And Paul did not hesitate to mention it in his letter to the Corinthians:

Paul’s Letter to the Corinthians
1 Corinthians 8:6
But to us there is but one God, the Father, of whom are all things, and we in him; and one Lord Jesus Christ, by whom are all things, and we by him.

Moreover, the doctrine gets top billing in both John’s Gospel and the book of Hebrews:

Book of John
John 1:3
All things were made by him; and without him was not any thing made that was made.

Book of Hebrews
Hebrews 1:1-2
God, who at sundry times and in divers manners spake in time past unto the fathers by the prophets, hath in these last days spoken unto us by his Son, whom he hath appointed heir of all things, by whom also he made the worlds;

Hebrews 2:10
For it became him, for whom are all things, and by whom are all things, in bringing many sons unto glory, to make the captain of their salvation perfect through sufferings.

Hebrews 11:3
Through faith we understand that the worlds were framed by the word of God, so that things which are seen were not made of things which do appear.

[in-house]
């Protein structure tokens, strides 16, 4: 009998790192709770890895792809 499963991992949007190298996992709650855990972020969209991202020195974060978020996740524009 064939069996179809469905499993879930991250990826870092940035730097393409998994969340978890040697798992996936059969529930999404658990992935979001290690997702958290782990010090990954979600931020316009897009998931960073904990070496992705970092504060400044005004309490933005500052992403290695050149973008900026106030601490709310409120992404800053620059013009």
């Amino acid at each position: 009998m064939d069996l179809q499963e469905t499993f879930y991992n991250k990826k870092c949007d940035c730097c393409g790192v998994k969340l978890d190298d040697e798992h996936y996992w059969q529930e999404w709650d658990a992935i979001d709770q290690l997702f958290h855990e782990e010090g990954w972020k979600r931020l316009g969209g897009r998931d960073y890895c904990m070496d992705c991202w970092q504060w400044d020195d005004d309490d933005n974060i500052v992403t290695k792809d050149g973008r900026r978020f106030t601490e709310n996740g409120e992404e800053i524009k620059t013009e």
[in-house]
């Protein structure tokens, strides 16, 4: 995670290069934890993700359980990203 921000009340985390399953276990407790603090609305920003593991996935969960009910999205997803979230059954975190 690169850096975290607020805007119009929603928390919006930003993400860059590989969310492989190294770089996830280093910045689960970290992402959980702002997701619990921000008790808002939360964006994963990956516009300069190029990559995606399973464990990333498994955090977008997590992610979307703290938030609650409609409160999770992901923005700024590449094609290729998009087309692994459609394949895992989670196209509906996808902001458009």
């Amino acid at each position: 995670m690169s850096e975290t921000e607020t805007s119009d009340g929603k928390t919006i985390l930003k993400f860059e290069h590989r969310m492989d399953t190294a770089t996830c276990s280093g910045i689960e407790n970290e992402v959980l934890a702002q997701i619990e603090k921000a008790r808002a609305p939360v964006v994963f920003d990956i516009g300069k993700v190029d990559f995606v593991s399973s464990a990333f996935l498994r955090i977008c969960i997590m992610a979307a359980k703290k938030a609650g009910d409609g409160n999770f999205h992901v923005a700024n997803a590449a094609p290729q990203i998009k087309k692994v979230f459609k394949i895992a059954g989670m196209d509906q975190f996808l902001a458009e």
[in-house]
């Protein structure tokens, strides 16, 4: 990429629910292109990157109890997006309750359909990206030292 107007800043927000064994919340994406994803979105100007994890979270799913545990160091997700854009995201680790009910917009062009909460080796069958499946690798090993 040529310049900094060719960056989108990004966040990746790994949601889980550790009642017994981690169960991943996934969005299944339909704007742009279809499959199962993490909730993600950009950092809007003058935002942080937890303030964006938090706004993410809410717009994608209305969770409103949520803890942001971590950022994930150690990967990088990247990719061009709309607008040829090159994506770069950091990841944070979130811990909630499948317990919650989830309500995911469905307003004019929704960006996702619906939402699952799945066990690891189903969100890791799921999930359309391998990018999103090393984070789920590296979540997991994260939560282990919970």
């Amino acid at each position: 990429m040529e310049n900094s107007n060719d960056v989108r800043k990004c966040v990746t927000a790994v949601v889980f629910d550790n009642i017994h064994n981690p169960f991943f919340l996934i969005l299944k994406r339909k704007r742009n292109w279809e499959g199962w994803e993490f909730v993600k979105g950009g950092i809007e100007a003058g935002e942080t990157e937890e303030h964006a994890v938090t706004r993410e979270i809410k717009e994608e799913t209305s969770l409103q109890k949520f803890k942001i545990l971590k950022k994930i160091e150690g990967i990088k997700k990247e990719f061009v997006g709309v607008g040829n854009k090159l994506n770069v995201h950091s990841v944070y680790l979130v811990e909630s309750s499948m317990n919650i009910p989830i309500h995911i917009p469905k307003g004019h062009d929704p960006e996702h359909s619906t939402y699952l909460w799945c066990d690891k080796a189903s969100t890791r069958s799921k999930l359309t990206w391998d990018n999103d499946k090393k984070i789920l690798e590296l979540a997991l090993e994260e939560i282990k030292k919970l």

Martyrdom of Polycarp

March 29, 2013

The work called “The Martyrdom of Polycarp,” is a story of martyrdom that is itself more historical fiction than historical account. That is not to say that Polycarp was not martyred. Rather it is to say that many of the details of the story are not accurate.

In The Myth of Persecution, Dr. Candida Moss makes several interesting observations, but one that particularly struck home (pp. 103-04):

In a similar way, the author describes religious devotional practices that didn’t really take hold until the third century. At the conclusion of the piece, after Polycarp’s body is burned for a second time, the Christians steal the fragments of bone and ash that remain and deposit them in an appropriate place for safekeeping. This is not just a concern for proper burial; the author describes Polycarp’s remains as “more valuable than precious stones” and says that the remains were placed somewhere that Christians could gather to remember the saints and prepare themselves for their own martyrdom. The situation envisioned here is the veneration of relics.